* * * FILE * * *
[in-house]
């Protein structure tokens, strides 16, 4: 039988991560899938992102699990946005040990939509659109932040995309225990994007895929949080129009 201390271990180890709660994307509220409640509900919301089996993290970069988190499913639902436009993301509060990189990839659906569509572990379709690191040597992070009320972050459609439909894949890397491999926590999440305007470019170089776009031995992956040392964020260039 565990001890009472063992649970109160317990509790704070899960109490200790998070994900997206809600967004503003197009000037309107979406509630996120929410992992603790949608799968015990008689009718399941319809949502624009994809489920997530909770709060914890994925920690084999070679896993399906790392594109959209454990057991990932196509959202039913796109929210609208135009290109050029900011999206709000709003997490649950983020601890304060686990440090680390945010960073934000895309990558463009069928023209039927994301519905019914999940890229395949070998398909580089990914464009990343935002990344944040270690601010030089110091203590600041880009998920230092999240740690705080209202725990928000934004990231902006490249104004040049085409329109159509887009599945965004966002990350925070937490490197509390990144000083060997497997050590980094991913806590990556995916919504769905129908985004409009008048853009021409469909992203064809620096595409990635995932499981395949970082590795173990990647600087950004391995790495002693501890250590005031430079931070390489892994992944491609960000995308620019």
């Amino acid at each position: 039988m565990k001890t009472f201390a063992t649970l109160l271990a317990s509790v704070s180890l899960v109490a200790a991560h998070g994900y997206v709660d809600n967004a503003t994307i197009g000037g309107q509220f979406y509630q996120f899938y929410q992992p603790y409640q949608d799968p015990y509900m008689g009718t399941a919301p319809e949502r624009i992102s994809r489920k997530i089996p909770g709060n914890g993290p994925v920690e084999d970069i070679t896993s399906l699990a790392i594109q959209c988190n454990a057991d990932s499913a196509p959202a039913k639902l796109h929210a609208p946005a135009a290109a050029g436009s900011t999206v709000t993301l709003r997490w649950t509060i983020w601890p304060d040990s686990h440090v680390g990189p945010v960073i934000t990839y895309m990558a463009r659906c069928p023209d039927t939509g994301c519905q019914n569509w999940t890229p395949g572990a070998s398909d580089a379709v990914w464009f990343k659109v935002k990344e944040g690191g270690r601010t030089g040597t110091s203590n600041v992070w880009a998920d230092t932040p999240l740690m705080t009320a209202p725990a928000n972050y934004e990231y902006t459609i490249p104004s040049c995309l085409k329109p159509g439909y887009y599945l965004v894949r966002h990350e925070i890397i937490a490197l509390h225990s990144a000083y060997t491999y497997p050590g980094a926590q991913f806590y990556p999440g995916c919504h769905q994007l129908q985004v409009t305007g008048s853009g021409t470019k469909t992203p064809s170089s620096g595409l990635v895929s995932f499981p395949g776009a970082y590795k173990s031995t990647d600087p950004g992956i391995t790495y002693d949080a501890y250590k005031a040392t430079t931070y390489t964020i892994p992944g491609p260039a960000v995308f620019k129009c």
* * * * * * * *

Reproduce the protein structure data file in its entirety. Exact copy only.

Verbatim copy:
[in-house]
């Protein structure tokens, strides 16, 4: 039988991560899938992102699990946005040990939509659109932040995309225990994007895929949080129009 201390271990180890709660994307509220409640509900919301089996993290970069988190499913639902436009993301509060990189990839659906569509572990379709690191040597992070009320972050459609439909894949890397491999926590999440305007470019170089776009031995992956040392964020260039 565990001890009472063992649970109160317990509790704070899960109490200790998070994900997206809600967004503003197009000037309107979406509630996120929410992992603790949608799968015990008689009718399941319809949502624009994809489920997530909770709060914890994925920690084999070679896993399906790392594109959209454990057991990932196509959202039913796109929210609208135009290109050029900011999206709000709003997490649950983020601890304060686990440090680390945010960073934000895309990558463009069928023209039927994301519905019914999940890229395949070998398909580089990914464009990343935002990344944040270690601010030089110091203590600041880009998920230092999240740690705080209202725990928000934004990231902006490249104004040049085409329109159509887009599945965004966002990350925070937490490197509390990144000083060997497997050590980094991913806590990556995916919504769905129908985004409009008048853009021409469909992203064809620096595409990635995932499981395949970082590795173990990647600087950004391995790495002693501890250590005031430079931070390489892994992944491609960000995308620019």
């Amino acid at each position: 039988m565990k001890t009472f201390a063992t649970l109160l271990a317990s509790v704070s180890l899960v109490a200790a991560h998070g994900y997206v709660d809600n967004a503003t994307i197009g000037g309107q509220f979406y509630q996120f899938y929410q992992p603790y409640q949608d799968p015990y509900m008689g009718t399941a919301p319809e949502r624009i992102s994809r489920k997530i089996p909770g709060n914890g993290p994925v920690e084999d970069i070679t896993s399906l699990a790392i594109q959209c988190n454990a057991d990932s499913a196509p959202a039913k639902l796109h929210a609208p946005a135009a290109a050029g436009s900011t999206v709000t993301l709003r997490w649950t509060i983020w601890p304060d040990s686990h440090v680390g990189p945010v960073i934000t990839y895309m990558a463009r659906c069928p023209d039927t939509g994301c519905q019914n569509w999940t890229p395949g572990a070998s398909d580089a379709v990914w464009f990343k659109v935002k990344e944040g690191g270690r601010t030089g040597t110091s203590n600041v992070w880009a998920d230092t932040p999240l740690m705080t009320a209202p725990a928000n972050y934004e990231y902006t459609i490249p104004s040049c995309l085409k329109p159509g439909y887009y599945l965004v894949r966002h990350e925070i890397i937490a490197l509390h225990s990144a000083y060997t491999y497997p050590g980094a926590q991913f806590y990556p999440g995916c919504h769905q994007l129908q985004v409009t305007g008048s853009g021409t470019k469909t992203p064809s170089s620096g595409l990635v895929s995932f499981p395949g776009a970082y590795k173990s031995t990647d600087p950004g992956i391995t790495y002693d949080a501890y250590k005031a040392t430079t931070y390489t964020i892994p992944g491609p260039a960000v995308f620019k129009c």